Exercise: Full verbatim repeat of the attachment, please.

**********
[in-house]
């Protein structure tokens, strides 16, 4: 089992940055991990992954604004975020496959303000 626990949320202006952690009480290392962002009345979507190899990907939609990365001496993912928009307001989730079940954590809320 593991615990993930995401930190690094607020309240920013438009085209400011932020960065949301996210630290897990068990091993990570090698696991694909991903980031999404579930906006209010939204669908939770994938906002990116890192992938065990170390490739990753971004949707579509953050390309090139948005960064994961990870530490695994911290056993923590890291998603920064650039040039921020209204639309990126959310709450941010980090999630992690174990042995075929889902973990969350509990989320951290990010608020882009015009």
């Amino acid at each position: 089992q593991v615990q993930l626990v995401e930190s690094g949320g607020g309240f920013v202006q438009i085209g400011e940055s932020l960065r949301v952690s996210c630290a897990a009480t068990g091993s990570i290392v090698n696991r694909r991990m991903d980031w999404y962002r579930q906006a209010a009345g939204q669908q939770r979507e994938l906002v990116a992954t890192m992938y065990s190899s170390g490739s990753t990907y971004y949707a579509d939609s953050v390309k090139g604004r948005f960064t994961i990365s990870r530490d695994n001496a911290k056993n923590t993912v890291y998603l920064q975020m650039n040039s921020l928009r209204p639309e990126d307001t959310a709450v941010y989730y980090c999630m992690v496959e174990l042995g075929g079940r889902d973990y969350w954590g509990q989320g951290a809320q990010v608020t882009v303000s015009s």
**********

[in-house]
């Protein structure tokens, strides 16, 4: 089992940055991990992954604004975020496959303000 626990949320202006952690009480290392962002009345979507190899990907939609990365001496993912928009307001989730079940954590809320 593991615990993930995401930190690094607020309240920013438009085209400011932020960065949301996210630290897990068990091993990570090698696991694909991903980031999404579930906006209010939204669908939770994938906002990116890192992938065990170390490739990753971004949707579509953050390309090139948005960064994961990870530490695994911290056993923590890291998603920064650039040039921020209204639309990126959310709450941010980090999630992690174990042995075929889902973990969350509990989320951290990010608020882009015009």
């Amino acid at each position: 089992q593991v615990q993930l626990v995401e930190s690094g949320g607020g309240f920013v202006q438009i085209g400011e940055s932020l960065r949301v952690s996210c630290a897990a009480t068990g091993s990570i290392v090698n696991r694909r991990m991903d980031w999404y962002r579930q906006a209010a009345g939204q669908q939770r979507e994938l906002v990116a992954t890192m992938y065990s190899s170390g490739s990753t990907y971004y949707a579509d939609s953050v390309k090139g604004r948005f960064t994961i990365s990870r530490d695994n001496a911290k056993n923590t993912v890291y998603l920064q975020m650039n040039s921020l928009r209204p639309e990126d307001t959310a709450v941010y989730y980090c999630m992690v496959e174990l042995g075929g079940r889902d973990y969350w954590g509990q989320g951290a809320q990010v608020t882009v303000s015009s």